Angie Cartwright

Angie Cartwright has survived more tragedy and trauma than most. Her grieving began at the age of 5 when she tragically lost her baby sister Erica. Years later her favourite uncle died by suicide, her husband in a car accident, her grandfather by murder (police allege suicide) and her mother to an accidental overdose in 2010. Raised in environment of alcoholism and drug addiction, Angie shares how she turned her life around and how she uses Facebook to help herself and thousands of other bereaved people to heal. In this interview, learn about Angie’s inaugural National Grief Awareness Day which will take place in the US on August 30 — her mother’s birthday.


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You say your grieving process began at the age of 5 when your sister Erica died. How much do you remember about that time? Is that when your Mum’s condition deteriorated?

I can remember vividly all of the circumstances leading up to my sisters’ death. She had been sick for a few days and was crying constantly. My mother took her to the emergency room and when she got back she gave her a bath. Erica had been diagnosed with pneumonia but on the third night she finally rested in the bassinet. The next morning I awoke before everyone else and went to check on her but she didn’t look right. I woke my mother up and told her something was wrong with Erica. My mother ran out of our home screaming down to the fire station in our neighborhood. My mother returned quickly but I believe the trauma had already set in for me and in turn produced a gap in my memory. I truly believe my grief started right after my sister died and I had lost my mother to grief. There were many nights and mornings I found my mother crying over Erica. She always seemed intoxicated during these crying spells. I felt so powerless as a child to help my mother. Children internalize grief, unless they have teachers to guide them in expressing their grief and what to do with that pain. Even at that young age, for some reason, I felt it was my job to fix my mother and make her happy. I went on to lose my mother in other ways later on when she would go off to treatment or drop us off with friends.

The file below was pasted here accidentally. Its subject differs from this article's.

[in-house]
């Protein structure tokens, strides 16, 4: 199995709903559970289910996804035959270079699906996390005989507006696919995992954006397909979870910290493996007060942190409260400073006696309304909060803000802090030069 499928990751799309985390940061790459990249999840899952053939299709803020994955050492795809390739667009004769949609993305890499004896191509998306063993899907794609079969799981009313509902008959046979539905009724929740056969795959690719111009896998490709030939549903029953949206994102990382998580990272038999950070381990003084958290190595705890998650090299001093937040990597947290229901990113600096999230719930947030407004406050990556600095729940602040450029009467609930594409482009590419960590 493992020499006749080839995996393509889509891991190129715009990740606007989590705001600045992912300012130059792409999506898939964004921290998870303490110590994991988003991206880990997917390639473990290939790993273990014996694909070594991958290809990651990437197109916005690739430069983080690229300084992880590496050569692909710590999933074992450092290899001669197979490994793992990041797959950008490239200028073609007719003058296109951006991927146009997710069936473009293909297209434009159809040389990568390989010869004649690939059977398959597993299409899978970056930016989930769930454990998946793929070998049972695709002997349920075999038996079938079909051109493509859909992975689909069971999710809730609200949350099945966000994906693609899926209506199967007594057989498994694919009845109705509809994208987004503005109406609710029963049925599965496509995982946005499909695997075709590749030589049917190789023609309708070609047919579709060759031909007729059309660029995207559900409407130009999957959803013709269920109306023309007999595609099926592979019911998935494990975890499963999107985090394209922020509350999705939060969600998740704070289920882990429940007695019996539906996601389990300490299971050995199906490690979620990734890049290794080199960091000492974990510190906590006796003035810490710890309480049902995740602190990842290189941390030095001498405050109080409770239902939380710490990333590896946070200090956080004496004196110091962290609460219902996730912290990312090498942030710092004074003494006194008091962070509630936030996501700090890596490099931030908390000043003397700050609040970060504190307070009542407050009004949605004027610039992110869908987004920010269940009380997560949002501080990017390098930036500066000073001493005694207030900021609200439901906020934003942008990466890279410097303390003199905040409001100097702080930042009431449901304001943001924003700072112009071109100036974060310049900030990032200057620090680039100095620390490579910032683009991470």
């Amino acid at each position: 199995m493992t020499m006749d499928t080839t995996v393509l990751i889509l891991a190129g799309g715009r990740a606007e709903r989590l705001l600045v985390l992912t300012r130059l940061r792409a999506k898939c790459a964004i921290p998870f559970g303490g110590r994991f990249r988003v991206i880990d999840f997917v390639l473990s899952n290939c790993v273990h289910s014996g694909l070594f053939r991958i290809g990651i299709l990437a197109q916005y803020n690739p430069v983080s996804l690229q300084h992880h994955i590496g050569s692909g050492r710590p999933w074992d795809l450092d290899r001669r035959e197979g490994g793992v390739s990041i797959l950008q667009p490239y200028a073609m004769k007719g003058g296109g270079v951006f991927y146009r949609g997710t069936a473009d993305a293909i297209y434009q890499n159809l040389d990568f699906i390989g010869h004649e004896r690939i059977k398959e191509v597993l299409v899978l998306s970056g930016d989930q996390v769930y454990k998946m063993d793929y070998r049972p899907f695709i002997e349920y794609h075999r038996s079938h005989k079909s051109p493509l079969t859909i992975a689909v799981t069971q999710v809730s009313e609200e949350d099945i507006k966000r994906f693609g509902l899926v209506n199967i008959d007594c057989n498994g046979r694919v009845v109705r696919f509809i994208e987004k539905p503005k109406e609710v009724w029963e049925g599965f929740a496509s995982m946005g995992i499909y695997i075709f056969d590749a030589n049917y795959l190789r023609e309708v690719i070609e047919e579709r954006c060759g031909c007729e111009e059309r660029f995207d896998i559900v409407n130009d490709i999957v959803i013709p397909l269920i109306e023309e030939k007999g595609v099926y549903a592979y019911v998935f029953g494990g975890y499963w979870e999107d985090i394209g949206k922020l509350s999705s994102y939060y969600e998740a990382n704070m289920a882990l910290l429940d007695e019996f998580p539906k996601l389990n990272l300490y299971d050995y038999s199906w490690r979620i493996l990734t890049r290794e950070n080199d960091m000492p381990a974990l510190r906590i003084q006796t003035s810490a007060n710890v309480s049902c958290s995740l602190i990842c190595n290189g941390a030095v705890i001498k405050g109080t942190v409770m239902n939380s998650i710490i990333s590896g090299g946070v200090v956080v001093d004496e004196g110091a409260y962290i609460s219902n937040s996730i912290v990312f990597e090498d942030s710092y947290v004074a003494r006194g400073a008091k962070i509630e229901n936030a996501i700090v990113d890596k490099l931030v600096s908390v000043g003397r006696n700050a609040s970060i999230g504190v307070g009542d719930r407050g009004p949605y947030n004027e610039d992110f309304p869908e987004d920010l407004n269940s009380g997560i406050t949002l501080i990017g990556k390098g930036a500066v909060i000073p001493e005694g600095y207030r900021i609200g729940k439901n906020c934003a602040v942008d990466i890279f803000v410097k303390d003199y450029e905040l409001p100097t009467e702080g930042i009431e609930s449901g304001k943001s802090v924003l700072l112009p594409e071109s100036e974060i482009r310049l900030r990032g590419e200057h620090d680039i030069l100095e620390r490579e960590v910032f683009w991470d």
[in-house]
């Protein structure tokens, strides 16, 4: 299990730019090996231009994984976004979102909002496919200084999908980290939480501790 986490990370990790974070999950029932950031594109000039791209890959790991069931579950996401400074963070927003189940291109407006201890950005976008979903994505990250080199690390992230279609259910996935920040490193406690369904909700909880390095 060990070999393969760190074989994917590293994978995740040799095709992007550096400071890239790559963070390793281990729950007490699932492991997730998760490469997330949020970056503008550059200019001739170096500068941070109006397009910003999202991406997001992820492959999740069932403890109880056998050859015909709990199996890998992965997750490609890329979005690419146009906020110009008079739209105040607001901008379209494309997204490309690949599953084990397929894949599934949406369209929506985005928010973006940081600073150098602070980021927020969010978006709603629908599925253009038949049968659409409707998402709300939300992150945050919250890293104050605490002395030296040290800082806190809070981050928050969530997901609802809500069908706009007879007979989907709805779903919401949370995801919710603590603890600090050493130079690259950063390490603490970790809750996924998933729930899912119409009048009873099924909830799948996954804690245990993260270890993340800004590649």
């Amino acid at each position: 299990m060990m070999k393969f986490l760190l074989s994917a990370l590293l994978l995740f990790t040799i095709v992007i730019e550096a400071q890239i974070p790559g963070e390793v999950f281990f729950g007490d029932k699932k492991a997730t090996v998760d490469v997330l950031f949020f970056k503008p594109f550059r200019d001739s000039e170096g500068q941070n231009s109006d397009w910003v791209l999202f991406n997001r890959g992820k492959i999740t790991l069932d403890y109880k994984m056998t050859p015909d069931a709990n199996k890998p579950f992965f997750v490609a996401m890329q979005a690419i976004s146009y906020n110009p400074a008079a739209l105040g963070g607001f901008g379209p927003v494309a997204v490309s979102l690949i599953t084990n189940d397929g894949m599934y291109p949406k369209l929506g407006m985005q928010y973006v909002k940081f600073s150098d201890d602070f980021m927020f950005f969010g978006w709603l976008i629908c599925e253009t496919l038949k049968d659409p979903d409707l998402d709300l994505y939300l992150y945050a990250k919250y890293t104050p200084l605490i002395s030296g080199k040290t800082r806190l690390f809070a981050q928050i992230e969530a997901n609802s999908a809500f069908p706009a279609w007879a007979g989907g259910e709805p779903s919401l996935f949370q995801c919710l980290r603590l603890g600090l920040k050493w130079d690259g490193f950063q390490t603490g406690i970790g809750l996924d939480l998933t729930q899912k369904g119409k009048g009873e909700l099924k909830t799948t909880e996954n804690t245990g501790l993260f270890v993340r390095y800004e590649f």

You have survived more tragedy & trauma than most, what kept you holding onto life & hope?

I guess before we know hope or the want to live, we have to know the opposites. I knew darkness better than anything else. To get to hope each time was different for me. Sometimes it was my children that gave me the will to fight. Other times it was an internal feeling of I’m not done yet! Hope, I believe, is a gift. I never thought I would have it again after losing my mother but you can experience hope in the middle of grief. Hope never found me I had to go look for it. I had to be willing to do certain things for myself to get there.

How has your grief changed with time?

My grief has changed. But time was not really the factor. It wasn’t until seven years after I lost my husband in a car accident that I started making changes in my life, because after all that time I realized I was no better than when it happened.  When my mother died in 2010 I decided I wouldn’t let this beast called grief take me down like it did in the past. It’s not that I didn’t grieve, I just started changing my behavior. After a year I started to feel better and confident healing was taking place. There is a “cliché” that is said often: “Time heals all wounds.” This is far from the truth. Time cannot heal a broken heart. The grief may ease up, but I believe it’s because we have learned how to manage it.

You were raised in an environment of alcoholism and drug addiction. To what extent did you rely upon substances to deal with your losses?

Being raised in an alcoholic home I was shown that grief and drinking go hand in hand. Honestly I hated alcohol as a child. I always put my mother, sadness, and drinking all together. When I got older I started my own journey with alcoholism. I don’t blame my mother for that, as I had my own choices in life. I used drinking and other substances to numb the pain. As a grieving widow I was given all sorts of medications and today I know those things could not heal my heart. If anything they increase the pain. It allowed me to stay stuck in that pain and time. Like I said previously, seven years after losing my husband, I was no better. Today I know a better way. I have to face those feelings as they come. Easier said than done but it’s possible. After my mother passed from a drug overdose I knew I couldn’t live that life. I am in recovery today, and I deal with emotions from a sober mind and heart.

At what point did you become committed to healing and reinventing yourself? What prompted this and how what changes did you make in your life?